The Skatalites – The Skatalite!
VA – The Skatalite!
Label: Music On Vinyl | Format: LP | Street date: June 12, 2020 | Website label
- Yard Broom
- Twelve Minutes To Go
- Strolling On
- Eastern Standard Time
- Rough & Tough (Stranger Cole)
- Musical Store Room
- When You Call My Name (Stranger & Patsy)
- River Bank
Formed in 1963, the Skatalites were the créme de la créme of Jamaica’s musical talent at the time. The personnel fluctuated from time to time, but the most important instrumentalists were: Don Drummond, Tommy McCook, Roland Alphonso, Johnny “Dizzy” Moore, Lester Sterling, Jackie Mittoo, Jah Jerry, Lloyd Brevett and Lloyd Knibbs. The band lasted for two years, a combination of several problems caused them to break up in late 1965, leaving behind a wealth of historical recordings. Clement Dodd persuaded Jackie Mittoo and Roland Alphonso to leave the band and form the Soul Brothers as the Studio One house band.
Tommy McCook worked mainly for Duke Reid at the Treasure Isle studios, where he was a pivotal figure in creating a cartload of ska & rocksteady classics. Sadly, Don Drummond took his life on May 6, 1969, in the Bellevue Hospital, Kingston.
Their music was a powerful synthesis of American R&B, combined with swinging, jazzy “take-off” solos, forming in the process something uniquely Jamaican – the first music to come out of the post-war colonial independence movement of the West Indies. The Skatalites backed every singer of note in the island’s studios and cut hundreds of instrumentals under various names, thus laying the foundation for today’s Jamaican music.
Music On Vinyl
Duke Reid (but also other producers) realized that the LP was a profitable format for reviving the previously tunes that were released as 7inches. One of the albums he issued was the 1969 LP The Skatalite, a mixed set of instrumentals and vocal cuts he recorded in the first half of the 1960s. The vinyl only re-issue (limited edition on cloured vinyl) of this LP by Music On Vinyl is a welcome release for all vinyl collectors!.
The Dutch vinyl only (high quality 180g LP’s and 7# pressings) reissue label has already earned respect in the reggae scene with superb vinyl reissues of classic albums. Check out The Melodians’ album Rivers Of Babylon, the 1968 rocksteady set Derrick Morgan and His Friends, Gregory Isaacs Out Deh!, Bunny Wailer’s 1980 set Sings The Wailers and Ini Kamoze’s’ Statement. Further interesting sets are Lee Perry’s The Upsetters – Return Of Django and Jezebel Justin Hinds & The Dominoes.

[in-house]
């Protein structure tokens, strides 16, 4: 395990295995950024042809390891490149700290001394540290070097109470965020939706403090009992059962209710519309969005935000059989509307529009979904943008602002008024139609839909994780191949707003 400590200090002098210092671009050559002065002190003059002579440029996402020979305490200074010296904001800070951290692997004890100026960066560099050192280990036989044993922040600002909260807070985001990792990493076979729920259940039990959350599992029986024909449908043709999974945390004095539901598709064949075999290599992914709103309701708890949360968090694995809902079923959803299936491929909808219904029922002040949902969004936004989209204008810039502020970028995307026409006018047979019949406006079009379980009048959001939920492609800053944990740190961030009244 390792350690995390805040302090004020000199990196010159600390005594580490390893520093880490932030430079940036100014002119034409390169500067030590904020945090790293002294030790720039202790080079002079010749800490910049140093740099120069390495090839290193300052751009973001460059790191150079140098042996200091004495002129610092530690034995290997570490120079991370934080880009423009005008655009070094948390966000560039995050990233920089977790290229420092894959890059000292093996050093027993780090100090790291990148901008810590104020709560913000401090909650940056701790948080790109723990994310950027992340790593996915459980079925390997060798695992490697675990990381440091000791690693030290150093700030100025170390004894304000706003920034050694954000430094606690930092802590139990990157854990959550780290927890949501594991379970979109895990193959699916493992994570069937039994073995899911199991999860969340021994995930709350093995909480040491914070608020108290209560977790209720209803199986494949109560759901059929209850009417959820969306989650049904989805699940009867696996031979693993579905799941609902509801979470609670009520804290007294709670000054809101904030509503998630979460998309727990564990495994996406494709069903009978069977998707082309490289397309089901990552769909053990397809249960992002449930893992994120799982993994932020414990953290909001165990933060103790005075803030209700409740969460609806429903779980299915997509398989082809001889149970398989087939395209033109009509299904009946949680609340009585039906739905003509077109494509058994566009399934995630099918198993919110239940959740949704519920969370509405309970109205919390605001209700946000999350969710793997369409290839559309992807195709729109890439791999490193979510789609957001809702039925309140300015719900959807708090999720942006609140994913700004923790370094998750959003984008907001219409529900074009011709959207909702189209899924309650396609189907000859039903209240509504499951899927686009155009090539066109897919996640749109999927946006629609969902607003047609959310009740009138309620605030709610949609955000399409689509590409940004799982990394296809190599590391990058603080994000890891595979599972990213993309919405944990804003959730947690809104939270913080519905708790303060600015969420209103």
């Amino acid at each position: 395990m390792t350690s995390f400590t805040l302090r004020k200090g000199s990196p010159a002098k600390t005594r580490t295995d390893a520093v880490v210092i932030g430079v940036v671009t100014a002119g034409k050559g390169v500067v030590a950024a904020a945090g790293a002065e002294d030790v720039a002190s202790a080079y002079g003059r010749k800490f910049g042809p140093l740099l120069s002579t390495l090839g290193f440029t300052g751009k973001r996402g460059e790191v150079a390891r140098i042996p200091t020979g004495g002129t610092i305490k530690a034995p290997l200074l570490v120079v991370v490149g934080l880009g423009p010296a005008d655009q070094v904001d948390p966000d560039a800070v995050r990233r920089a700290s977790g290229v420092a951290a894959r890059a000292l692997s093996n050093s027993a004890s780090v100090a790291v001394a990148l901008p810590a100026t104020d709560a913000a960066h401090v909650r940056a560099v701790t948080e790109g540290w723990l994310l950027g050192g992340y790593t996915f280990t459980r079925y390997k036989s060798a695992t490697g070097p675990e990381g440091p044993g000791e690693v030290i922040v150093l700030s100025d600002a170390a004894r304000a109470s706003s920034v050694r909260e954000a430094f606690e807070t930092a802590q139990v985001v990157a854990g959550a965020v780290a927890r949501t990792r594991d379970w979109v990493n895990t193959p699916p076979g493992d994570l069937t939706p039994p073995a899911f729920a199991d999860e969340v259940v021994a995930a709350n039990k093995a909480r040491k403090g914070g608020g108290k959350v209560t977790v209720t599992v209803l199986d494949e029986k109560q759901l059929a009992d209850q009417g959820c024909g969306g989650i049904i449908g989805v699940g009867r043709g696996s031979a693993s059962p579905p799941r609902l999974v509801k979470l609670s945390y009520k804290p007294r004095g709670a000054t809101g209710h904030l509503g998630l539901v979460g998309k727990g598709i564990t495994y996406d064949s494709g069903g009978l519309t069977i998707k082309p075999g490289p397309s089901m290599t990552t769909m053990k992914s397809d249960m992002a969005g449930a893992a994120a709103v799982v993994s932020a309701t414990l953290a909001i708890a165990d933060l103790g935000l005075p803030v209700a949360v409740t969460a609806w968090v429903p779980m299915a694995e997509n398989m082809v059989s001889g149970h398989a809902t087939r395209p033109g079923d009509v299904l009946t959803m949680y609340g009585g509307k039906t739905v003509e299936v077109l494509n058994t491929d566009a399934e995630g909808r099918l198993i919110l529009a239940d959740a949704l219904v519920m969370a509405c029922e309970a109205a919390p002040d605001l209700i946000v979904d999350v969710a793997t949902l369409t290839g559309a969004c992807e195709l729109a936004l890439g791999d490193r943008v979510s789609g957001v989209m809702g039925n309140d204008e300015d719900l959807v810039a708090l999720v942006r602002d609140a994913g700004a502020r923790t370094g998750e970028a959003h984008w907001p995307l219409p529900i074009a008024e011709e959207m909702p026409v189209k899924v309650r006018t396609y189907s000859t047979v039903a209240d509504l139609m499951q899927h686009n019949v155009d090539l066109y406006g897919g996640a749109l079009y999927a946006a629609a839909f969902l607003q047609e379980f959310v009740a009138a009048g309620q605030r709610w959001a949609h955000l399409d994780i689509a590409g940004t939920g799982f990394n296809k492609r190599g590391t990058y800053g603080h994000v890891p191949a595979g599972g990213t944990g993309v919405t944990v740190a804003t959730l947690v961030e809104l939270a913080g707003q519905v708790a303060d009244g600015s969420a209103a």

This set with mainly instrumental cuts features three vocal performances. Probably best known is the 1963 uptempo ska version of Carry Go Bring Come, a number one hit in Jamaica for Justin Hinds & The Dominoes. A few years later he would re-record the song in a rocksteady version. Then we have two songs by Stranger Cole, a well-known figure in the Jamaican reggae industry. His recording debut in 1962 for Duke Reid, instantly found success with the mid-tempo ska/rhythm and blues single Rough and Tough. His uplifting duet with Patsy Tod, When You Call My Name was quite popular in the dancehalls of the island.
Any ska/reggae fan will recognize the certified classics on this LP, all three released in 1964. Immediate ‘rewind’ is required when spinning Dan-De-Lion, with the incredible Don Drummond reigning supreme across a tight riddim by The Supersonics! Another Don Drummond scorcher is Eastern Standard Time, with Don inna reflective mood. The infectious Musical Store Room is simply irresistible when trumpet player Frank Anderson and saxophonist Roland Alphonso lay down some truly danceable grooves.
The lesser known tunes are in no way less in terms of quality. Check the classy solos from Roland Alphonso on Yard Broom. It appeared as Roland Alphonso Group – Yard Broom in 1965, but was also credited to Tommy McCook & The Supersonics. Magic is a wild ska/rhythm and blues stomper featuring solos by the likes of Johnny Moore, Rico Rodriguez, and Roland Alphonso. It’s impossible to tag Apanga as ‘ska’, a twanging guitar leads the riddim and the horns section jumps in whenever they like! The jumpy River bank is a worthy closer of the album. It was a single credited to trumpet player Baba Brooks